Schmidt's final blow came shortly after the restart, when Townsend Bell and Ryan Briscoe tangled in turn one. Bell – a man who has made a habit of excelling in one of Indy rides – had been a top ten driver all race, but he too became an indirect victim of the high line, though his error was trying too hard to avoid it, and cutting off Briscoe's low line, pulling them both into the wall. The crash also capped off a horror of a day for Team Penske. Power never made up the lap lost early, while Helio Castroneves – looking to join Indy's top table with four 500 wins – was never a factor in the top ten, let alone of the race lead.
That was the final caution of the race and fell in the window of uncertainty in regards to fuel mileage, and the range of strategies the two SSM related cautions brought out ignited interest in the race.
Almost the entire field had pitted under the caution brought out by Tagliani, but Franchitti had stayed out but now opted to pit from the lead under the Bell/Briscoe yellow flag and was followed in by a cluster of cars including fellow lead lapper Hildebrand. The stop left them marginally short by most calculations, but with there being littler reason to expect the final 35 laps to run caution free, well within range of a fuel mileage win to match last year's race.
The stop dropped Franchitti down to tenth on the restart, behind the bulk of the lead lap field that had opted to stay out, despite having little or no chance of making it to the end of the race on fuel.
The shuffle put several drivers at the front of the field, who had spent much of the race in the lower reaches of the lead lap. Graham Rahal led from the restart, but was quickly overhauled by Scott Dixon – the Kiwi had stayed out on both cautions, the other end of the strategy spectrum from his Ganassi teammate, but Dixon was finally forced to give up track position in the first flurry of final pitstops, pitting on lap 179.
Also stopping were Wheldon, Rahal and Oriol Servia, the Spaniard who had enjoyed a quiet race in the top five after starting on the outside of the front row. Others stayed out. Danica Patrick led ten laps before being being passed by Bertrand Baguette in turn one.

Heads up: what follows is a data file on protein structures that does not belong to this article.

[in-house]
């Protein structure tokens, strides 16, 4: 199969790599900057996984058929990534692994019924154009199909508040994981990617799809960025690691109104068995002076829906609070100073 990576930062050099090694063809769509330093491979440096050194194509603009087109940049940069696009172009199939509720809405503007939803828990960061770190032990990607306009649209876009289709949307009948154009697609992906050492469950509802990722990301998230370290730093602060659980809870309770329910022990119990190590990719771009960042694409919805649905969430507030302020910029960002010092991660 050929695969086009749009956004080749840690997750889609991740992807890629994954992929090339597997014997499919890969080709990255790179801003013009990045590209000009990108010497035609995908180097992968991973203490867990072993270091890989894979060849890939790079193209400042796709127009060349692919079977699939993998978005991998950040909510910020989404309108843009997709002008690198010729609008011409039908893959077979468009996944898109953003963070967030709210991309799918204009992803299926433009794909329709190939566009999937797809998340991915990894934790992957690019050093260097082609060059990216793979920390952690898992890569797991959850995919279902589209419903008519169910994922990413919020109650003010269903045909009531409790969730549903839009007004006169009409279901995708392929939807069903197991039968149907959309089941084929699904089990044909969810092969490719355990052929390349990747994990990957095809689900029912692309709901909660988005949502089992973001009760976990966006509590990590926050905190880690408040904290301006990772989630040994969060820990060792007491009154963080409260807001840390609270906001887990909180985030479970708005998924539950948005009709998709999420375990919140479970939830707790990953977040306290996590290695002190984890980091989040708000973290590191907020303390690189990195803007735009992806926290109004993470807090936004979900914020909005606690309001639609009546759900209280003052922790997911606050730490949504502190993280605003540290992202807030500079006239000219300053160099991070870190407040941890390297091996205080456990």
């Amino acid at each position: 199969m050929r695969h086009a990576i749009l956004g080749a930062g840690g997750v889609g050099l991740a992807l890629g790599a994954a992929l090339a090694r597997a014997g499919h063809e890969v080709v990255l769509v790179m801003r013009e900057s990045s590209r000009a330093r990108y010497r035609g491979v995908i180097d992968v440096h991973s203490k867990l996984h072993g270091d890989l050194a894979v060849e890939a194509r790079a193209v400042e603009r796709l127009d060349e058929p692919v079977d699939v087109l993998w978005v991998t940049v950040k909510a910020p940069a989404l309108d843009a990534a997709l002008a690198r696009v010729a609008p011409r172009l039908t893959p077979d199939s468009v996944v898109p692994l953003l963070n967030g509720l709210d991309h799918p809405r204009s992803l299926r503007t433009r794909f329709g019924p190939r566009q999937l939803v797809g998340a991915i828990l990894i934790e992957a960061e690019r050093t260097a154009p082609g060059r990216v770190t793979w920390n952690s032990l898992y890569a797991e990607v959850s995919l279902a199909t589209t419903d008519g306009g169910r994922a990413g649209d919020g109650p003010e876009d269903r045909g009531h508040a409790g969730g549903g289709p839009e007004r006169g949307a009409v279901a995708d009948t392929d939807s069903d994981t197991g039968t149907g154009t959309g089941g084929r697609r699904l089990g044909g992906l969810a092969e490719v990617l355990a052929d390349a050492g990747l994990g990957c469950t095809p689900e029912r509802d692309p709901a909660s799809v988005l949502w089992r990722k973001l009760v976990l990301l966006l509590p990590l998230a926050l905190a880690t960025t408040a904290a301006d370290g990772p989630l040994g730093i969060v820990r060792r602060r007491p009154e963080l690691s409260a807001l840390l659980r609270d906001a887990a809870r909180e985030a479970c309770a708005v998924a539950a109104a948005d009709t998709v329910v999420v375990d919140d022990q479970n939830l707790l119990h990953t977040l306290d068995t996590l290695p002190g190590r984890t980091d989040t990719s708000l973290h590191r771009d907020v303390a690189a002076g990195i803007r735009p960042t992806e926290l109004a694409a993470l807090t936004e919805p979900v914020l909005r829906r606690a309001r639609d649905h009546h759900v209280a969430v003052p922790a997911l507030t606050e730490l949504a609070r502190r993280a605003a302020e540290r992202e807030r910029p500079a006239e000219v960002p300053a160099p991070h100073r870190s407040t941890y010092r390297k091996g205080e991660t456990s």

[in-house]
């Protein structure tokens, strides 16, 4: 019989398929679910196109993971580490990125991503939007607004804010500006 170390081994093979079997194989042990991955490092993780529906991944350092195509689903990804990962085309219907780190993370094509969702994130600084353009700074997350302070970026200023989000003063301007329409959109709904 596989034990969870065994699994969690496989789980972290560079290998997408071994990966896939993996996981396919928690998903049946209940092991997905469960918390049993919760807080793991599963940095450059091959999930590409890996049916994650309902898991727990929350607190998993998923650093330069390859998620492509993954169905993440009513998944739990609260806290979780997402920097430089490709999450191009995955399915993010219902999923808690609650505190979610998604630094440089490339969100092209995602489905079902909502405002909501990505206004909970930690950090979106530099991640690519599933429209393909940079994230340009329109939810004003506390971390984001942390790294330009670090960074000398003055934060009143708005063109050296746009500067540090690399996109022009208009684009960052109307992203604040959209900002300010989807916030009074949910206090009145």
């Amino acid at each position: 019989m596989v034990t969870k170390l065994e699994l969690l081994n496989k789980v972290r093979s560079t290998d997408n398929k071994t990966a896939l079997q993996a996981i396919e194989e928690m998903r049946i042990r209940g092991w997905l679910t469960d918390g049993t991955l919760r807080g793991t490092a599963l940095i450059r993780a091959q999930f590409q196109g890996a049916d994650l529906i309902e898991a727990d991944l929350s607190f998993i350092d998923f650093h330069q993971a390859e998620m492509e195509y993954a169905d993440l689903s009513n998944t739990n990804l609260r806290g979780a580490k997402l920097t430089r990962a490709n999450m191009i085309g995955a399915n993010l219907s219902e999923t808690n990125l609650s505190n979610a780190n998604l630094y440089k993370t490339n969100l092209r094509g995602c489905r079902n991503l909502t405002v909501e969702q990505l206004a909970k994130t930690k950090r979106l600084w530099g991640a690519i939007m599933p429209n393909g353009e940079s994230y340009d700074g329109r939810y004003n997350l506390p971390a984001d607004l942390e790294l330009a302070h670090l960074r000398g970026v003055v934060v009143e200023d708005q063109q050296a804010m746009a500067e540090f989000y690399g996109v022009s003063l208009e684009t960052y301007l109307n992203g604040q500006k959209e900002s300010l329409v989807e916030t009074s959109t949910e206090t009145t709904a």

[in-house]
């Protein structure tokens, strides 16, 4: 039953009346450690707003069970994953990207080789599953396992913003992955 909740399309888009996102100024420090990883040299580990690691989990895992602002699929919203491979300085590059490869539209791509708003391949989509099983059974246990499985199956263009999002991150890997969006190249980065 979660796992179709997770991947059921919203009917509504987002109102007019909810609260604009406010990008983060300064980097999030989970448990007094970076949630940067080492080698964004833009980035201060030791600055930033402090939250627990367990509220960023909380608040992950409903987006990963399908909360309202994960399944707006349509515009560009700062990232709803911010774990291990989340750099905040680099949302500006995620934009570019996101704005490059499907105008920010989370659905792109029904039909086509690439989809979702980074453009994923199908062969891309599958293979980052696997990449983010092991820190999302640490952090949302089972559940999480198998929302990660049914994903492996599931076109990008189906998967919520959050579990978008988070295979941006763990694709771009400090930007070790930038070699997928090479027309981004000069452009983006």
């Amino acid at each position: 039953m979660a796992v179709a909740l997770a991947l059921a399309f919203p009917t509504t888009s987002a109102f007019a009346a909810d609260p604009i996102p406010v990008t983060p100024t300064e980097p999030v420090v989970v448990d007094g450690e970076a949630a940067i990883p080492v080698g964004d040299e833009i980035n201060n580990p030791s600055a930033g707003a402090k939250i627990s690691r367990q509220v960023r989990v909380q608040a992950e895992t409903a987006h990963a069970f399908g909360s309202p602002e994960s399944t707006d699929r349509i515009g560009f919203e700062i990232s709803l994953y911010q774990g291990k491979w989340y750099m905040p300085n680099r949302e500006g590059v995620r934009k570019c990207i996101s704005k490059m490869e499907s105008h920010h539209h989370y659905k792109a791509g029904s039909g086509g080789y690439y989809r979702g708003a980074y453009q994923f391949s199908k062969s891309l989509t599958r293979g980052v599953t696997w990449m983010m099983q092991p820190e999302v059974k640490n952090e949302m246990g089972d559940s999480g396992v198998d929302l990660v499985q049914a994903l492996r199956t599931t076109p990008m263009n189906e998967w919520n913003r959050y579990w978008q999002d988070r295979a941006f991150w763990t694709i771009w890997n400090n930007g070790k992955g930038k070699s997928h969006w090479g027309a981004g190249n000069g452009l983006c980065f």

The Belgian has been able to get some of the mileage in the field all race, taking the lead for a fleeting moment earlier in the race during a green flag pitstop cycle. Driving for Rahal–Letterman he looked set to win, keeping up his speed while others, crucially including Dario Franchitti, were falling away.
As the racing became increasingly breathless as the lead changed hands and the order shuffled, Baguette pitted, putting JR Hildebrand in the lead. Like Baguette Hildebrand had led earlier in the race by staying out longer under green, and after pitting wth Franchitti under the final caution had stretched out his fuel, just far enough.
And fuel mileage was not a problem.
Hildebrand entered turn four for the final time with little more than a straight to go before a rookie win for the ages, but first had to negotiate Charlie Kimball. Kimball stayed low, and Hildebrand went high. Just as Tagliani had, when Hildebrand was the man in the low line he drifted up, heartbreakingly smashing into the wall with only yards to go.
Either momentum or determination pushed Hildebrand's heavily damaged car across the line, but it was only enough to be second, as Wheldon swept past on the finish straight to take the checkered flag to score an emotion second victory. The race end was made all the more ironic as Wheldon had been forced out of the Panther Racing seat over the off-season.
Rahal finished third, ahead of Tony Kanaan in the only surviving Lotus liveried car. Scott Dixon finished sixth – slowing in the final laps, one place ahead of Baguette. Franchitti was the final man on the lead lap in twelfth having to pit on the penultimate lap as the same economy issues that ended his pole day qualifying run struck in the race.